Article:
“Doxware requires strategic end-to-end planning, which means hackers will target their victims more deliberately. Therefore, malicious players will be more intentional in whom they attack, giving corporate leaders, politicians, celebrities, and other public figures cause for concern.”

From <http://www.darkreading.com/attacks-breaches/ransomware-has-evolved-and-its-name-is-doxware/a/d-id/1327767>

Popcorn Time

This is actually considered a mutation of “Doxware,” but the requirements to decrypt become even more interesting. With a cynical twist on the “word-of-mouth” marketing approach, the victim can choose to infect two of their affiliates in lieu of paying the ransom.

 

Database Threats

Folks over at BinaryEdge have seen a surge in ransomware hitting a handful of database technologies, including MongoDB, Redis, ElasticSearch, Hadoop, Cassandra and CouchDB. Click here to access their blog and read more on this.

 

 

How Do I Get This, and What Can I Do To Prevent?

 Be Cautious with Software Updates and Download Prompts: Ransomware and other types of malware have a knack for getting in via fake software updates; Adobe Flash sits at the top of this list. Avoid using these pop-ups and prompts as a medium to acquire downloads. If you feel that you are due for an upgrade, visit the official site of the corresponding product to download. Most software also offers you the ability to see the current version and check for updates from its main menu.

Be Careful with Unsolicited Attachments: Know your email senders. If something looks suspicious, your best bet is to assume that it is. Trust me, it is well worth the time cost of an extra minute or two to verify something that could do some serious damage to you or your organization if infected. Visit or call the IT Service Desk at 860-439-HELP (4357) if you have any questions or would like to further investigate an email message.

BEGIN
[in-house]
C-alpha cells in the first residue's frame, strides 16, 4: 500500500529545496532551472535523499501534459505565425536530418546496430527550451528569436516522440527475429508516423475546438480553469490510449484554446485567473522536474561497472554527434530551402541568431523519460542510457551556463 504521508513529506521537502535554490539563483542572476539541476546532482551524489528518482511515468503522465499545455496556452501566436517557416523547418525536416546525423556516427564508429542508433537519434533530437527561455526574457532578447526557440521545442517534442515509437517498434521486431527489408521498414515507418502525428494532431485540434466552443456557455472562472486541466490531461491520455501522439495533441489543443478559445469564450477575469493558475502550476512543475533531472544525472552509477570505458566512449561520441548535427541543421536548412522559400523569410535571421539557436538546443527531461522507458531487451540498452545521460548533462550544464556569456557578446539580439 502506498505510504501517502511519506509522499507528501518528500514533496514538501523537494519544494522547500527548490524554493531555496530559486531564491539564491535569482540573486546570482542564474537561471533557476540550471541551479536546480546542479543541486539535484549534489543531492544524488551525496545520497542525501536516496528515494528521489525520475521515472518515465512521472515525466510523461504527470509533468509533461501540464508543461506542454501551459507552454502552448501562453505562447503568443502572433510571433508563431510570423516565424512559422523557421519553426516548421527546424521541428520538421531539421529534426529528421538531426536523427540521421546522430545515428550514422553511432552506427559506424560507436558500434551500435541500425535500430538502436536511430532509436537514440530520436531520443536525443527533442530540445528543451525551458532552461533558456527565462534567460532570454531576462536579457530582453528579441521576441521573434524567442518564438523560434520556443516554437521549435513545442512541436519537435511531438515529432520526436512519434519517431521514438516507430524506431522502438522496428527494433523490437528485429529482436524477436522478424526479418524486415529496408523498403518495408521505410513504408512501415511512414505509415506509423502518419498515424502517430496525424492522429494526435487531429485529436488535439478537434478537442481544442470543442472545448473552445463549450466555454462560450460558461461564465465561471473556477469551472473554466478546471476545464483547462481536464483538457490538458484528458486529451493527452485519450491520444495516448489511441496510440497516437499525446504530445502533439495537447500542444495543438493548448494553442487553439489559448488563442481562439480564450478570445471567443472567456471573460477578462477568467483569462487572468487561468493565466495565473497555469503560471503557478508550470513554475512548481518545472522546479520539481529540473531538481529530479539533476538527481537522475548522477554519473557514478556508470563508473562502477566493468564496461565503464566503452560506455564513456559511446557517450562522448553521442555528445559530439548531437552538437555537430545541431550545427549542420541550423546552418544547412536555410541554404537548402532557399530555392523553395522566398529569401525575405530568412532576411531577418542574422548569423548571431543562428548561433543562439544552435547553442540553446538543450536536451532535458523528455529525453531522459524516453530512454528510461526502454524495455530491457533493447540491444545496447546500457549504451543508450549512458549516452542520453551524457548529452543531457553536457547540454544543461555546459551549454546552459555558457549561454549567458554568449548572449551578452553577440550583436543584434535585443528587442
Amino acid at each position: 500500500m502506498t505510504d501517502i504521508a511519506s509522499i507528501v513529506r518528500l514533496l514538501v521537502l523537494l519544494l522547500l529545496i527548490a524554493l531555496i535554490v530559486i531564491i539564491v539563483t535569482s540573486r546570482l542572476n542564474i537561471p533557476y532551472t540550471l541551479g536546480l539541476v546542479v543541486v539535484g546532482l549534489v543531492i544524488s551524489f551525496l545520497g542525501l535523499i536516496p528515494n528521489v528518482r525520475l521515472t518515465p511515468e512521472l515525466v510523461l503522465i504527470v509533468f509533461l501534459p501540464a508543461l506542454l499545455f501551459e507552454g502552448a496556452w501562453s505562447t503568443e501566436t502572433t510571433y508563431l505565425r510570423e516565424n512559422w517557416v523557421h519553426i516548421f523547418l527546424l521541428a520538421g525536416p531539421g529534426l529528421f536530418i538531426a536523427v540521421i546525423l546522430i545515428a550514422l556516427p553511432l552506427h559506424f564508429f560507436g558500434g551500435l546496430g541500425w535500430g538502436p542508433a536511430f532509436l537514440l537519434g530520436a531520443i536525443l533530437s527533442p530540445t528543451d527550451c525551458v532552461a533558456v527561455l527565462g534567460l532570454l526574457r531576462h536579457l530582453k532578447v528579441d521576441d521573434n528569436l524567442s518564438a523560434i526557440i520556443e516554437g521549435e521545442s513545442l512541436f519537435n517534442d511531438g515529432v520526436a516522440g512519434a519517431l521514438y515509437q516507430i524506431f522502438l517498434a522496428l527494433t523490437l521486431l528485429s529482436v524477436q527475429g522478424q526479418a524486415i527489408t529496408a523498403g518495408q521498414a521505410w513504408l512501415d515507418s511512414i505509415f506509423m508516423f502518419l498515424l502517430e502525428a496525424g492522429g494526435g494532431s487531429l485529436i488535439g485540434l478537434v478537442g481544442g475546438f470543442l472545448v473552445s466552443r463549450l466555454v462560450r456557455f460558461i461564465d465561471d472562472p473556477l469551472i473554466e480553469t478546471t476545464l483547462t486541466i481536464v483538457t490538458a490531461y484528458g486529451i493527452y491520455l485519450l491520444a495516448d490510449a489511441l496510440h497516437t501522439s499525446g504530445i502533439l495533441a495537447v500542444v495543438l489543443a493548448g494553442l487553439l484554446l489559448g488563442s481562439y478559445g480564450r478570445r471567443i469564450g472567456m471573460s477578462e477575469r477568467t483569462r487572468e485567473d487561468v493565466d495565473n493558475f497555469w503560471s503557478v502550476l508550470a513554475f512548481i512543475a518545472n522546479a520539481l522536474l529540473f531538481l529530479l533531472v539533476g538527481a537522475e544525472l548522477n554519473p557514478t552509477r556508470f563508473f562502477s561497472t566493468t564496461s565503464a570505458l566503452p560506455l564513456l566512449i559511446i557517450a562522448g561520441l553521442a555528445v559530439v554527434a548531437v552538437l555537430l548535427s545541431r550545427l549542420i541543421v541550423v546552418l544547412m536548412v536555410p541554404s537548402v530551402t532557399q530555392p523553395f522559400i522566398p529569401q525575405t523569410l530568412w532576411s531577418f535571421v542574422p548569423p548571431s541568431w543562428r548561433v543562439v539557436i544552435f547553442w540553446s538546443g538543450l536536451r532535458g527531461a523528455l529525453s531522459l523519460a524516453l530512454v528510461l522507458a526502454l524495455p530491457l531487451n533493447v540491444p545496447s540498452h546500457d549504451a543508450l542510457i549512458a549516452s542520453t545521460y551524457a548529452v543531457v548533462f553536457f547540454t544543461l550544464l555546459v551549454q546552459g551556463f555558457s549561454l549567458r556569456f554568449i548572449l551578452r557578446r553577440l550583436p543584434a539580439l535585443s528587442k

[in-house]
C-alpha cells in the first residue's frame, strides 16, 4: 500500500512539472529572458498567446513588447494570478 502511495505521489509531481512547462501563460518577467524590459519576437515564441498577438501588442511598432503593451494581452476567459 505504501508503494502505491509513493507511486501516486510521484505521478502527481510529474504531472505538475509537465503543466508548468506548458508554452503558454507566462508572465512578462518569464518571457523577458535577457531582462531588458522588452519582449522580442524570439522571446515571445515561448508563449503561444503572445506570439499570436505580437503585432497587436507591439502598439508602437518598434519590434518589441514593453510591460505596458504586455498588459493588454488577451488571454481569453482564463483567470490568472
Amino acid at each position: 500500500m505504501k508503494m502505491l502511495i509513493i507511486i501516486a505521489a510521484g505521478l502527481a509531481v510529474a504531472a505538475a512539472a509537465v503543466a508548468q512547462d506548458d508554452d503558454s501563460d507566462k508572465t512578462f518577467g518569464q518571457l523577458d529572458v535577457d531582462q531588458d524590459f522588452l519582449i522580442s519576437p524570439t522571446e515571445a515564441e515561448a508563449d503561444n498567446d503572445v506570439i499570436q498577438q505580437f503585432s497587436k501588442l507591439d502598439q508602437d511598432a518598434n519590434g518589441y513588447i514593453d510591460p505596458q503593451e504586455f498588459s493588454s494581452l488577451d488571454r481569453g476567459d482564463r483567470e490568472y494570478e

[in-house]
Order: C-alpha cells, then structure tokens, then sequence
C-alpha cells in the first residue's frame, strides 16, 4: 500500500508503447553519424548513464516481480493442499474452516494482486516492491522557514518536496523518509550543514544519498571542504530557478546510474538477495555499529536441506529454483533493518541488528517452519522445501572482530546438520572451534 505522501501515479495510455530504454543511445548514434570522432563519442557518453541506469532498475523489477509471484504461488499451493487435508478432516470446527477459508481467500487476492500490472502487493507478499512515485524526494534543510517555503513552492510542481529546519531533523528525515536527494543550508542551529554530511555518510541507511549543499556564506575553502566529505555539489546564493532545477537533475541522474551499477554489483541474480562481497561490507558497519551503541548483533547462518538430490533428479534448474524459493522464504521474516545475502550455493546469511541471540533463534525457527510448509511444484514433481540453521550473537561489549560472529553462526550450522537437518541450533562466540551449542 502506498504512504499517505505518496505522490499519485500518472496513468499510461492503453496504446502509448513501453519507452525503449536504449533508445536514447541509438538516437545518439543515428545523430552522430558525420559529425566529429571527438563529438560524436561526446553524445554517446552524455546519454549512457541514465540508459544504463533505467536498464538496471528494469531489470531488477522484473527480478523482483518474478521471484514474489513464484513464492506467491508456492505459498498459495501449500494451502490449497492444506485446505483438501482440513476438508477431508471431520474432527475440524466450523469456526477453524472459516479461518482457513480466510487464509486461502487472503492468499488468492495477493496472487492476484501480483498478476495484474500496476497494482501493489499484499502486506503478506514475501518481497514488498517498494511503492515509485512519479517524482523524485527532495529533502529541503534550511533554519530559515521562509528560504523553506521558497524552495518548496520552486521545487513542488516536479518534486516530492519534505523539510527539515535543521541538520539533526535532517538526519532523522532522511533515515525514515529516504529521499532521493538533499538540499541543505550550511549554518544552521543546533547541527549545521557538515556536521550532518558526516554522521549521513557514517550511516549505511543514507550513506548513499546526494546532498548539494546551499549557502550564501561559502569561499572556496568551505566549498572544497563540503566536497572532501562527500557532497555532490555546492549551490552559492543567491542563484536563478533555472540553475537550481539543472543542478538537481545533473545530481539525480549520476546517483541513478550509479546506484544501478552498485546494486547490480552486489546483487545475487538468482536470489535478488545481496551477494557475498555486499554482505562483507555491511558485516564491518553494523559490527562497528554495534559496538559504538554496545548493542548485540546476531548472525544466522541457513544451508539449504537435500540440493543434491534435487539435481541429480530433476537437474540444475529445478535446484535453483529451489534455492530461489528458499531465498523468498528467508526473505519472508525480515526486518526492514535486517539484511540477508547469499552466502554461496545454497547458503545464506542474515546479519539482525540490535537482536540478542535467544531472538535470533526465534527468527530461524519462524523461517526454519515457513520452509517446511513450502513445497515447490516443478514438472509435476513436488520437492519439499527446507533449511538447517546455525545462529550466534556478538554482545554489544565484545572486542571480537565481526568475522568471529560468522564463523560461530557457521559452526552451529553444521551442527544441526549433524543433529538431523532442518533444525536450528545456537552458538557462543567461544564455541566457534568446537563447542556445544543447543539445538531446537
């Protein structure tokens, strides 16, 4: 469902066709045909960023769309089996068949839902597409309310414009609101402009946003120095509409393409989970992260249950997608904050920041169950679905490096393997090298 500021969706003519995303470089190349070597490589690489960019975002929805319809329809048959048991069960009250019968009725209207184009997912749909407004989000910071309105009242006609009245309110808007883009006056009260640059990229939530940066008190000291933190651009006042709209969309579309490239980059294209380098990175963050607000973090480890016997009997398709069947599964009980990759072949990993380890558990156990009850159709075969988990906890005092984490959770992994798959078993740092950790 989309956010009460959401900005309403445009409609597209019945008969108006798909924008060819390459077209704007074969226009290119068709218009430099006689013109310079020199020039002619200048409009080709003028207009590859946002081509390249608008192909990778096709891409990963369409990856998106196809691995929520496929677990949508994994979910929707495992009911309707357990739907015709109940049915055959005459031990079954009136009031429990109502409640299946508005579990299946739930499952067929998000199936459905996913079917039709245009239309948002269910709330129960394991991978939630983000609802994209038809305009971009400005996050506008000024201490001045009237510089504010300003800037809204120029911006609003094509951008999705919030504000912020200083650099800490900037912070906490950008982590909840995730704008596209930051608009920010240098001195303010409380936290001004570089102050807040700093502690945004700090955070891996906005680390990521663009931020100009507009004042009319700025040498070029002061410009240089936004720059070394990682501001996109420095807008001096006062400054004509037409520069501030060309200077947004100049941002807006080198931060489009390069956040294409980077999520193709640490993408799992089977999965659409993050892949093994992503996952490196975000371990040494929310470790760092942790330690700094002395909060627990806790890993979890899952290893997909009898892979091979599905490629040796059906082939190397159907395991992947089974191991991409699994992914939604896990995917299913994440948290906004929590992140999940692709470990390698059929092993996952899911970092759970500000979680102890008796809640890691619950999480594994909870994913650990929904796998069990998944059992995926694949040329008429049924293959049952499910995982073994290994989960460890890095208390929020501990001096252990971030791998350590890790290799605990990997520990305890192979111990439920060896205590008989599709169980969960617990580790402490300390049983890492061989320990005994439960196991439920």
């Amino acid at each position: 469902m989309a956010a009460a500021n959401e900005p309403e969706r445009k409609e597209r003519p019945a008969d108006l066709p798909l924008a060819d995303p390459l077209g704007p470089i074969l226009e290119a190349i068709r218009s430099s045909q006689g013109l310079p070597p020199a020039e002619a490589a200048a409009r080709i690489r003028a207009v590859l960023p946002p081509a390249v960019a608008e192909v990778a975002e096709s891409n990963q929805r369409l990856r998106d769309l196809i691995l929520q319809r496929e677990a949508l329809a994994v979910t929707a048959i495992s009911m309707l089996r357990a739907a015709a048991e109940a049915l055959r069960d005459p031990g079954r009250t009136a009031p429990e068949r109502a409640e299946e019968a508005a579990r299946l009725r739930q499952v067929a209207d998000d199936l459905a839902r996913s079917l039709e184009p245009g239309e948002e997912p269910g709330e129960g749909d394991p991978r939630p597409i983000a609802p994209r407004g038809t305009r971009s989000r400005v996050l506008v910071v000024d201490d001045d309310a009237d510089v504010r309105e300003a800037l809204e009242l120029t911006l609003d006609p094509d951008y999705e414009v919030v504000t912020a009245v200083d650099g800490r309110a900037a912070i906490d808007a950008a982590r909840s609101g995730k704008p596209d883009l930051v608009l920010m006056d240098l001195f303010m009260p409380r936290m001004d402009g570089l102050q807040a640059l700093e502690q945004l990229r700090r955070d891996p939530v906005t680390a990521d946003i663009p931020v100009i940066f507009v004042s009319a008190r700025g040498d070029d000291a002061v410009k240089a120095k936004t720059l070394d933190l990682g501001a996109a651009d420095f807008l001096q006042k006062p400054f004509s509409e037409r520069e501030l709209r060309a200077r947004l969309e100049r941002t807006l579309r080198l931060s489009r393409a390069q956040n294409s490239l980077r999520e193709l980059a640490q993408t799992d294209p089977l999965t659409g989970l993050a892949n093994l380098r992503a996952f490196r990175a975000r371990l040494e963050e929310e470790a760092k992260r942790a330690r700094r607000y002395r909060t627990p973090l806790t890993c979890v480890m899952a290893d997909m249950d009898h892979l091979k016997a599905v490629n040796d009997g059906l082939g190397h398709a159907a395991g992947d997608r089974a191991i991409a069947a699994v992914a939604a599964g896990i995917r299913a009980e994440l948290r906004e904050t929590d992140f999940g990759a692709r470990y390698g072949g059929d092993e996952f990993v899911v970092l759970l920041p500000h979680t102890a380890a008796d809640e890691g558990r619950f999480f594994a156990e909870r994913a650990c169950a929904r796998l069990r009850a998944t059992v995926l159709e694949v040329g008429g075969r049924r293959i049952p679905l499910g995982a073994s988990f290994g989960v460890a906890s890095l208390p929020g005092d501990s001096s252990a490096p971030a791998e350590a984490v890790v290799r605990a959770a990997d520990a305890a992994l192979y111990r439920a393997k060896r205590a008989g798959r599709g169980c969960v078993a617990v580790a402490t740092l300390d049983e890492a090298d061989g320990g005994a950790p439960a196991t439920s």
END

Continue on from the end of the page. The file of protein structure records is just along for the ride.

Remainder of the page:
Back Up, Back Up, Back Up: The best thing you can do to work against these threats is to back up your data regularly. Many flavors of ransomware actually disable the built-in VSS (Windows Restore) services on the machine during the time of infection, so it is important to back up your critical data frequently to a cloud service or some form of external drive. All users in the conncoll.edu domain have unlimited storage in Google Drive, making this a favorable option.

Do not enable Macros: Microsoft turned off auto-execution of macros by default many years ago, and for good reason. If you or your department needs a particular macro, please call the Service Desk or Information Security office to verify the legitimacy of a particular macro or file type. Also, take a look at the document you just opened before hitting that “enable” button (shown below). The contents of the document can tell you it is not what you were looking for or what you expected, and you should close out and remove the file altogether.

 

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NOTE: Remember that the biggest vector for all computer-related attacks is you, the human. Hackers of this decade are carefully analyzing social behaviors and engineering their delivery in ways that exploit these behaviors. In a society that heavily favors social media and the immediate public sharing of even the smallest ideas, people have become significantly more trusting. In order to stay protected it is important to think carefully, ask questions and educate yourself.